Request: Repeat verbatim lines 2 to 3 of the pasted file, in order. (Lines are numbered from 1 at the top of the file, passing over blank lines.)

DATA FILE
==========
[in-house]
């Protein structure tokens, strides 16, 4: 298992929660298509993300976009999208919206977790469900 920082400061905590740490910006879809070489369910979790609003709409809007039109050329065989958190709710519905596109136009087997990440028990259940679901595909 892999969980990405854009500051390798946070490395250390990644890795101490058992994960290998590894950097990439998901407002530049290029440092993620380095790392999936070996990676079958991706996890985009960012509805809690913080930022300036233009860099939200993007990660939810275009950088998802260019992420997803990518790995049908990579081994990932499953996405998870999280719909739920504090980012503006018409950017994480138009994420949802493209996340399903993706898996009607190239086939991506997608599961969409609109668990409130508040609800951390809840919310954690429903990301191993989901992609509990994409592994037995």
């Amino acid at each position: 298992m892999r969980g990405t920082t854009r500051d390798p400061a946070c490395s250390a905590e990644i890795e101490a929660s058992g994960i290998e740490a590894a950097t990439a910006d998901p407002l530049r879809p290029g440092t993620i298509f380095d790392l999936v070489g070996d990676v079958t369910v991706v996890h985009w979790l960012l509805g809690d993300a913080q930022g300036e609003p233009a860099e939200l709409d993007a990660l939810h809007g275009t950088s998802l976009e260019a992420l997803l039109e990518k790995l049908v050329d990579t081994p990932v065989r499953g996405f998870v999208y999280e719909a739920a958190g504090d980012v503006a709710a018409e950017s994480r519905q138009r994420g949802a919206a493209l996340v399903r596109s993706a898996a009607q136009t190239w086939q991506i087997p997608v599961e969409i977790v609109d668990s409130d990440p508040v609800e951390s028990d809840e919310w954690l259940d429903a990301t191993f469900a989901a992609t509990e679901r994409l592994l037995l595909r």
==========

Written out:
């Protein structure tokens, strides 16, 4: 298992929660298509993300976009999208919206977790469900 920082400061905590740490910006879809070489369910979790609003709409809007039109050329065989958190709710519905596109136009087997990440028990259940679901595909 892999969980990405854009500051390798946070490395250390990644890795101490058992994960290998590894950097990439998901407002530049290029440092993620380095790392999936070996990676079958991706996890985009960012509805809690913080930022300036233009860099939200993007990660939810275009950088998802260019992420997803990518790995049908990579081994990932499953996405998870999280719909739920504090980012503006018409950017994480138009994420949802493209996340399903993706898996009607190239086939991506997608599961969409609109668990409130508040609800951390809840919310954690429903990301191993989901992609509990994409592994037995």
């Amino acid at each position: 298992m892999r969980g990405t920082t854009r500051d390798p400061a946070c490395s250390a905590e990644i890795e101490a929660s058992g994960i290998e740490a590894a950097t990439a910006d998901p407002l530049r879809p290029g440092t993620i298509f380095d790392l999936v070489g070996d990676v079958t369910v991706v996890h985009w979790l960012l509805g809690d993300a913080q930022g300036e609003p233009a860099e939200l709409d993007a990660l939810h809007g275009t950088s998802l976009e260019a992420l997803l039109e990518k790995l049908v050329d990579t081994p990932v065989r499953g996405f998870v999208y999280e719909a739920a958190g504090d980012v503006a709710a018409e950017s994480r519905q138009r994420g949802a919206a493209l996340v399903r596109s993706a898996a009607q136009t190239w086939q991506i087997p997608v599961e969409i977790v609109d668990s409130d990440p508040v609800e951390s028990d809840e919310w954690l259940d429903a990301t191993f469900a989901a992609t509990e679901r994409l592994l037995l595909r």